Rose West (author) from Michigan on January 03, 2014:

Hi Adam, Thanks for reading! That's awesome that you're from Plymouth! So glad I could give you a laugh :)

kirk on January 03, 2014:

To all the people who keep saying "England isn't like this anymore" maybe your town isn't but lots of towns are still like this. There are hundreds of picturesque villages with thatched rooves and red phone boxes in the uk. I feel that these people probably havent even left their town, they cant have. And John Smith if your going to call someone arrogant at least try and spell it right.

Lacey on December 28, 2013:

Sorry to disappoint but England is nothing how Americans see it. I suppose the media has portrayed it completely different to how it is really.

In England, we don't all drink tea, eat scones and crumpets everyday, drive a mini and live in thatched roof cottages.

I live in Cornwall (in the middle of nowhere I may add) and drive a Nissan Micra. For the last 3 days I've had pasta for lunch, which really says it all about my diet.

As for the accents, I consider myself to have a standard English accent, not specific to any area of the country. However, if an American was to meet a proper Cornish person, you wouldn't be able understand a word they say. In comparison to America, it's like trying to understand a strong Southern Texan accent. And don't get me started on Northern accents like Liverpool's or Newcastle's.

I think a lot of tourists just go to London so it shows an unrealistic view of England as a whole. People should visit standard towns in county's like Essex or Devon to give a true view to English life.

Oh and the red phone boxes don't really exist any more, they're more for show and don't actually function. Plus a lot of them are mouldy and all the paint is chipping off making them faded red and white shelters from the rain.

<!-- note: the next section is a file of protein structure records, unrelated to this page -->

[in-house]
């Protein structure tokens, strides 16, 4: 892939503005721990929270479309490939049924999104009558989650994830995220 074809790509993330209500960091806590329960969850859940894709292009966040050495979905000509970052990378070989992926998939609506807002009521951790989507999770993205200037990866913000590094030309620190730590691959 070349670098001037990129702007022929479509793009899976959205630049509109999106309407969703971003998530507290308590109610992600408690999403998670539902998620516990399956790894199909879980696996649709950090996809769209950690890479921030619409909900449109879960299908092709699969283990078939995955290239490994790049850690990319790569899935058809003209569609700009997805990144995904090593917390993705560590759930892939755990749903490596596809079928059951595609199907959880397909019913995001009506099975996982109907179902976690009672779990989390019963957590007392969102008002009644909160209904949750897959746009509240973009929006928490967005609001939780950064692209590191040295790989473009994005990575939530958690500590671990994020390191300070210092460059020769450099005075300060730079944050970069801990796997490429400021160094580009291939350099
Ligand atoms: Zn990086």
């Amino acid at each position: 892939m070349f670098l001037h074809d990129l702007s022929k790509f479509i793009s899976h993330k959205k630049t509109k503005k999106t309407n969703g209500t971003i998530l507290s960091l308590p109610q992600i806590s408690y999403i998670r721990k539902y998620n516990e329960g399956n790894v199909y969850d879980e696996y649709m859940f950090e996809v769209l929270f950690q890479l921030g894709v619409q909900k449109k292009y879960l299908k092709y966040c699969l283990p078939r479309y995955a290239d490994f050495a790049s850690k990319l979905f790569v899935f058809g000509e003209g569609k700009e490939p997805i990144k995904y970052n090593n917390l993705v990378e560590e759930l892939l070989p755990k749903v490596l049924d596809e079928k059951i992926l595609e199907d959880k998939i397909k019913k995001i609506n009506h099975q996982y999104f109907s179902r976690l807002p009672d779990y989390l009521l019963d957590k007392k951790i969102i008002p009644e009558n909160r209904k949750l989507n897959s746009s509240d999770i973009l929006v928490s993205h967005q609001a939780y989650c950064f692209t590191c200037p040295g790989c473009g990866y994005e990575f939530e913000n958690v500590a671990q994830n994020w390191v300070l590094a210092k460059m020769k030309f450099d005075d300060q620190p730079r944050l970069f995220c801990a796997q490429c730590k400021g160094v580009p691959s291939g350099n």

For a true view of a young English lifestyle, you should watch Some Girls, The Inbetweeners or Skins (the English versions, not the awful American remakes). Or even Eastenders, a never ending soap opera, I don't watch it personally as I find it incredibly boring but it could give a bit of an insight to English lifestyle.

Sorry to rant but yeah, I thought it could be educational...

John smith on December 26, 2013:

I can't believe you used the British flag when the article is about England. So rude, uneducated and arogant

reece on December 20, 2013:

the gravy looks weak so does the tea, the Cornish pasty looks like a pie it's supposed to be flaky .

Adam JK on December 10, 2013:

Hey this comment is A couple of years to late haha but i'm from south west England a city called Plymouth :) ( where the pilgrims set off from to find America ;) ) Your hub made me laugh i appreciate you making a hub like this shows that american's do show us Respect :)

Rose West (author) from Michigan on November 29, 2013:

Hi Alex, thanks for reading! This article was meant to exaggerate, so I know that everybody in England doesn't live like this. Still, I doubt I would be disappointed in a trip there :)

Alex J on November 26, 2013:

Audrey Hepburn is Belgian...

While this article is interesting, it seems strange to me that what you're talking about is a vision of England that doesn't exist in reality. I think you would be gravely disappointed if you ever visited my country. For example the red phone boxes haven't been used in almost 15 years, I have never lived anywhere with a thatched roof and those cars are only driven by the super-rich or hipsters.

Rose West (author) from Michigan on November 21, 2013:

Hi Andy, thanks for your comment! 1930s cars are so cool! I would love to see that!